New Netflix show worth the ‘hype’


Photo courtesy of @thehypehousela on Instagram.

Released on Jan. 7, 2022, “Hype House” gives viewers an insight as to what goes on in the personal lives of the some of the most popular TikTok creators.

By Caroline Harless, Photo Manager

Imagine a $5 million mansion located just outside of Los Angeles: 11,293 square feet within a gated community spanning across 20 acres of land, a seven-car garage and an indoor home theater that can seat up to 11 people. A house like this would not be an atypical sight in the prosperous Santa Rosa Valley. However, what sets this house apart from the others is the fact that it is the Hype House — the biggest content house on TikTok and home to ten of the most popular TikTokers on the platform. 

On Jan. 7, 2022, Netflix released the eight-episode show “Hype House,” which lets viewers see what really goes on inside the most successful content house. Following the life of TikTok stars Chase Hudson (better known as Lil Huddy), Thomas Petrou, Larray Merritt, Nikita Dragun and more, the show focuses on what happens behind the screen. Similar to other popular reality TV shows, such as “Keeping Up with the Kardashians,” “Hype House” includes drama-filled moments, heart-to-heart conversations and everything in between.  

At first glance, “Hype House” may seem like a show not worth watching — it is about young adults who post 15-second TikTok videos on the internet for a living. From an outside perspective, these creators live a lavish life of recording TikToks and then spend the rest of their day doing nothing. How could any regular Netflix watcher relate to any part of these creators’ daily lives?  However, “Hype House” dives into the deeper issues influencers deal with — especially ones not expected to come with becoming a millionaire at age 20. 

While simultaneously focusing on drama-filled topics, such as betrayal between friends and crazy fans, “Hype House” does a great job of showcasing each member of the house. Throughout the eight episodes, viewers are able to get an insight on the members’ personal lives and their daily struggles. By giving the spotlight to every member through directly talking to the camera, “Hype House” allows the viewers to get to know them for who they really are. 

“Hype House” focuses on issues that come along with being an influencer. From dealing with cancel culture to public breakups, “Hype House” showcases the reality behind what is seen on social media. One of the main goals of the show is to “humanize” the creators, and it does a great job doing so by countering the identification that the members are only “privileged white kids” through revealing the hardships and struggles they face. 

“Hype House” delves into the constant pressure of social media and how the members often feel obligated to make content, even when they have little to no motivation to do so. The life of a TikToker means making content wherever, whenever and by whatever means necessary, which easily takes a toll on an individual’s mental health. What used to be fun activities, such as pool parties or get-togethers with friends that share a common platform, are no longer viewed as opportunities to relax, but as designated times to create and post as many videos as possible.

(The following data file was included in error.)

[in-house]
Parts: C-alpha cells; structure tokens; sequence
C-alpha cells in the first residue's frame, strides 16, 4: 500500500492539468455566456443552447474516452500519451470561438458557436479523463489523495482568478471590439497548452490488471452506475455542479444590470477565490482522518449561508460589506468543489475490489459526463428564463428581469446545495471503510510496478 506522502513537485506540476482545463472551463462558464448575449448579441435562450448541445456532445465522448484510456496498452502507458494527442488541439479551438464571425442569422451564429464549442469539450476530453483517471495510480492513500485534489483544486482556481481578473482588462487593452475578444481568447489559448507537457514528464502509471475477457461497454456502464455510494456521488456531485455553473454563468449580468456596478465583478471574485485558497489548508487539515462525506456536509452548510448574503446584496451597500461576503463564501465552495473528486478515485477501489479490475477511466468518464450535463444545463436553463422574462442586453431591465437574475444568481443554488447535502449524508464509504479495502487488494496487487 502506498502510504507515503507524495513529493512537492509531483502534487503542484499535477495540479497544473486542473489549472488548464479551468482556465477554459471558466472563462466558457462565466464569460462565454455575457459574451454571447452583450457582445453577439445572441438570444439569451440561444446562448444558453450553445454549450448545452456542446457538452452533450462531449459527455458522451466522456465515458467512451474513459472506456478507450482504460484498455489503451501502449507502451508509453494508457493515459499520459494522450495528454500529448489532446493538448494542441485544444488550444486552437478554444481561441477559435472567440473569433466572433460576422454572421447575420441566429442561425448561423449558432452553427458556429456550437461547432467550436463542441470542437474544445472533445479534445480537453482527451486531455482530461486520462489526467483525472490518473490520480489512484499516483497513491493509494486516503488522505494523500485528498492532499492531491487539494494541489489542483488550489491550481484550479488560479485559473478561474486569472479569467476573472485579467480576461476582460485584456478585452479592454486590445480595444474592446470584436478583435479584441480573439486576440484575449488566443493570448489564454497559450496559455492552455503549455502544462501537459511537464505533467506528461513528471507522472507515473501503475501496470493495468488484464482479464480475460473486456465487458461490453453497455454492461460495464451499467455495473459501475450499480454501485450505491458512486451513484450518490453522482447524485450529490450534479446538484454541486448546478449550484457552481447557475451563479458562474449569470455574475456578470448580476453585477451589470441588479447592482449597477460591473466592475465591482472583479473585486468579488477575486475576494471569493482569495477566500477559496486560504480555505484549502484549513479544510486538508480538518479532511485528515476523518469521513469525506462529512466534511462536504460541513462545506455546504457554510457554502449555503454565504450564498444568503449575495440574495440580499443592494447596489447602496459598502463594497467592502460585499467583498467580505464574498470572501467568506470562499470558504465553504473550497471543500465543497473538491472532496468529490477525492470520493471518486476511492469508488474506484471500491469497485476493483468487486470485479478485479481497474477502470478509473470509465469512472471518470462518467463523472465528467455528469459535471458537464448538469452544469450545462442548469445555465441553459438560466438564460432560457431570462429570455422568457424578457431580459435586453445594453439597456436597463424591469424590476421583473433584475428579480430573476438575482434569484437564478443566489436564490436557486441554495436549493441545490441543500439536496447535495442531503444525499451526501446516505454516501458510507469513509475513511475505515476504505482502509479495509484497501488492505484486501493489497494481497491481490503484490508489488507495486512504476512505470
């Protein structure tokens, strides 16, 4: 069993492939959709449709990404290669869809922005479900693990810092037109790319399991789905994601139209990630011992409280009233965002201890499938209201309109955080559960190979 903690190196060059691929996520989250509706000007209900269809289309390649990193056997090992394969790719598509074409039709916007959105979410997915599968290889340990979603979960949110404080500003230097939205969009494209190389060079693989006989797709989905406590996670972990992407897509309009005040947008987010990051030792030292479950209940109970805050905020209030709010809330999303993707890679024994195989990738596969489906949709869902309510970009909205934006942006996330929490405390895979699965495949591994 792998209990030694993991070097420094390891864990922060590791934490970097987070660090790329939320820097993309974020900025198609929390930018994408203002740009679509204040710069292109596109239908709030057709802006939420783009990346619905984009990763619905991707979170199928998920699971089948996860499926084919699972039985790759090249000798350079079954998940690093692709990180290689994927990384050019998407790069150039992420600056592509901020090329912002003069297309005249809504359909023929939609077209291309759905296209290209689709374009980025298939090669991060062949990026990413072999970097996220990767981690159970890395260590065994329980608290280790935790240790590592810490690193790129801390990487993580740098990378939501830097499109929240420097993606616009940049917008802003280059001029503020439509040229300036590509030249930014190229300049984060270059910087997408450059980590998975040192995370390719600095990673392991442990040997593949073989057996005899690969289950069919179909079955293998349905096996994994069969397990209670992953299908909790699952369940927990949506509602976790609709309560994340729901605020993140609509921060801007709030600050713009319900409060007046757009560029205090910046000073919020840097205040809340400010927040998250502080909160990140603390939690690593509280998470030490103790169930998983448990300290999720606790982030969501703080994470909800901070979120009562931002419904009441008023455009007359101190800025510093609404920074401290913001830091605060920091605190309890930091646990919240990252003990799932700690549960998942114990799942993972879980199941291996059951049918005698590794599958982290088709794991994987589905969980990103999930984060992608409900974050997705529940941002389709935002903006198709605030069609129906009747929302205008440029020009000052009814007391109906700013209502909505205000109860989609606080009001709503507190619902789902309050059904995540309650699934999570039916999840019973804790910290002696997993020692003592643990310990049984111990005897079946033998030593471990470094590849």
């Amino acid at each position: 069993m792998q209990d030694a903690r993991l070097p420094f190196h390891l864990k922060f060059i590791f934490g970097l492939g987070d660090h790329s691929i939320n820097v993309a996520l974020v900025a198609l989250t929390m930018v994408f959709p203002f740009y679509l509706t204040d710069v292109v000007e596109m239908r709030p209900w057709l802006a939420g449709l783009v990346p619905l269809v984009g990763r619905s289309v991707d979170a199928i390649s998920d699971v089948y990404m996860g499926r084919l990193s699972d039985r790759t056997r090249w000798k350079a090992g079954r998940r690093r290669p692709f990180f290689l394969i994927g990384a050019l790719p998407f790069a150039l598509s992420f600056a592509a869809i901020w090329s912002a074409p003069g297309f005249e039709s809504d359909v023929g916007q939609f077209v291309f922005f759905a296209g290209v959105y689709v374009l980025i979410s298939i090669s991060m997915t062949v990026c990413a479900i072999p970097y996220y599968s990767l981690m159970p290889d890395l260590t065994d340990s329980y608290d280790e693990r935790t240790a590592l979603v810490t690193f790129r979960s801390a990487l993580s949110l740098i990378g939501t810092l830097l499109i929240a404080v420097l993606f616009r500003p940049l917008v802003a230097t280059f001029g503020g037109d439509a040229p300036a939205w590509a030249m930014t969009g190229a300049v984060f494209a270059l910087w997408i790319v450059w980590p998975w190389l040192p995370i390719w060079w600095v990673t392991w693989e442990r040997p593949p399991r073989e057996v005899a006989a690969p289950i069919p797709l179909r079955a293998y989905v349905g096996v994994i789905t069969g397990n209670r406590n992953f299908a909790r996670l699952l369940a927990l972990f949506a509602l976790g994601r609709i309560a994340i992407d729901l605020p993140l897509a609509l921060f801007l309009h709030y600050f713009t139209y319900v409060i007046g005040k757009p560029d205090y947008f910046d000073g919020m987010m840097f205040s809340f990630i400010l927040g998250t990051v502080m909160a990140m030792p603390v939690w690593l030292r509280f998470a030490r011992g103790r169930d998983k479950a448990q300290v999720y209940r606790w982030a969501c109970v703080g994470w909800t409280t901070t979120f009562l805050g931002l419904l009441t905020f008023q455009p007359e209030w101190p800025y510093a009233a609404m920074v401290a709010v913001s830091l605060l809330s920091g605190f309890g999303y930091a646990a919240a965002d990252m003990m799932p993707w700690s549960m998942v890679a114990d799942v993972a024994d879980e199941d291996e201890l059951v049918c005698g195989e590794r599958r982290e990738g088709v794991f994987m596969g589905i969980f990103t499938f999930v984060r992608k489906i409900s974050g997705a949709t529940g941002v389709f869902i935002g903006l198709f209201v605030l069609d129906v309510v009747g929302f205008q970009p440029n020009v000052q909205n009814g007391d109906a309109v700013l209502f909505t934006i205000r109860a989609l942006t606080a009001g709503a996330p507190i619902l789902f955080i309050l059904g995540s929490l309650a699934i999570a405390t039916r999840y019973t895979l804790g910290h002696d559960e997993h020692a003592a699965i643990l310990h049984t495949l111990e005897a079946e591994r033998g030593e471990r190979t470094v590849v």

While showcasing the stress of being a TikToker, “Hype House” also shines light on the internal conflict which occurs within the house. Throughout the show, co-founder and manager of the Hype House, Thomas Petrou, expresses his concern with members not posting content nor doing their part to make sure the house stays successful and afloat. As Petrou struggles with making sure the Hype House nets at least $80,000 per month, other members, such as Chase Hudson, have stopped posting TikToks all together and simply “reap the benefits” of living in a content house rent-free. 

The lack of content from its members brings forth the issue that the Hype House is dividing as more and more members go their separate ways, deciding to pursue other careers such as building a makeup brand or making music. “Hype House” exemplifies that despite attempts (mainly by Petrou) to make living in a content house worthwhile, the members find it quite difficult to coexist in the same house. Whether it is due to a difference in popularity, competitiveness or plain disagreements, “Hype House” touches on the realities of famous teenagers living together. 

Although “Hype House” focuses on unnoticed issues that influencers deal with and the dark reality of social media, it is hard to look past the fact that Netflix canceled highly-rated shows such as “The Society” and “Anne with an E” for a group of TikTokers who — in all honesty — did not actually need a reality show about themselves. 

However, all in all “Hype House” has important messages and gives creators a sense of humility that is not often seen through their social media presence. It allows the viewers to realize that although these creators might have millions of followers and live in a fancy L.A. mansion, they are still human just like everybody else.